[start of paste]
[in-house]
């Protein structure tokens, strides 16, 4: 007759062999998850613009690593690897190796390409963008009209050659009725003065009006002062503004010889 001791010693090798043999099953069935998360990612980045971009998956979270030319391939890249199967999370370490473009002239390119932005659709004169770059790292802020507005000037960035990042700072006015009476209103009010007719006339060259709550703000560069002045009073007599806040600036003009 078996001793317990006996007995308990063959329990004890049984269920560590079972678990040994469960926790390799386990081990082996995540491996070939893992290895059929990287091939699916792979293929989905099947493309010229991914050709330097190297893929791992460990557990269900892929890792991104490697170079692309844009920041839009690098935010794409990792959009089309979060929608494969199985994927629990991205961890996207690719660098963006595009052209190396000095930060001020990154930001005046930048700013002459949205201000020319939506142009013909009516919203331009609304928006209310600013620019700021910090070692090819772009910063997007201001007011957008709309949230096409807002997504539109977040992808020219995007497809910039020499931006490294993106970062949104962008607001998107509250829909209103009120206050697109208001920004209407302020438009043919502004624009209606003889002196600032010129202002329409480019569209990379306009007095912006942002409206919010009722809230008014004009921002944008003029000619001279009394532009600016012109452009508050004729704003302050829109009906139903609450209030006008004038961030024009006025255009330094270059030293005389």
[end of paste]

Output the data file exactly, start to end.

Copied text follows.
[in-house]
């Protein structure tokens, strides 16, 4: 007759062999998850613009690593690897190796390409963008009209050659009725003065009006002062503004010889 001791010693090798043999099953069935998360990612980045971009998956979270030319391939890249199967999370370490473009002239390119932005659709004169770059790292802020507005000037960035990042700072006015009476209103009010007719006339060259709550703000560069002045009073007599806040600036003009 078996001793317990006996007995308990063959329990004890049984269920560590079972678990040994469960926790390799386990081990082996995540491996070939893992290895059929990287091939699916792979293929989905099947493309010229991914050709330097190297893929791992460990557990269900892929890792991104490697170079692309844009920041839009690098935010794409990792959009089309979060929608494969199985994927629990991205961890996207690719660098963006595009052209190396000095930060001020990154930001005046930048700013002459949205201000020319939506142009013909009516919203331009609304928006209310600013620019700021910090070692090819772009910063997007201001007011957008709309949230096409807002997504539109977040992808020219995007497809910039020499931006490294993106970062949104962008607001998107509250829909209103009120206050697109208001920004209407302020438009043919502004624009209606003889002196600032010129202002329409480019569209990379306009007095912006942002409206919010009722809230008014004009921002944008003029000619001279009394532009600016012109452009508050004729704003302050829109009906139903609450209030006008004038961030024009006025255009330094270059030293005389």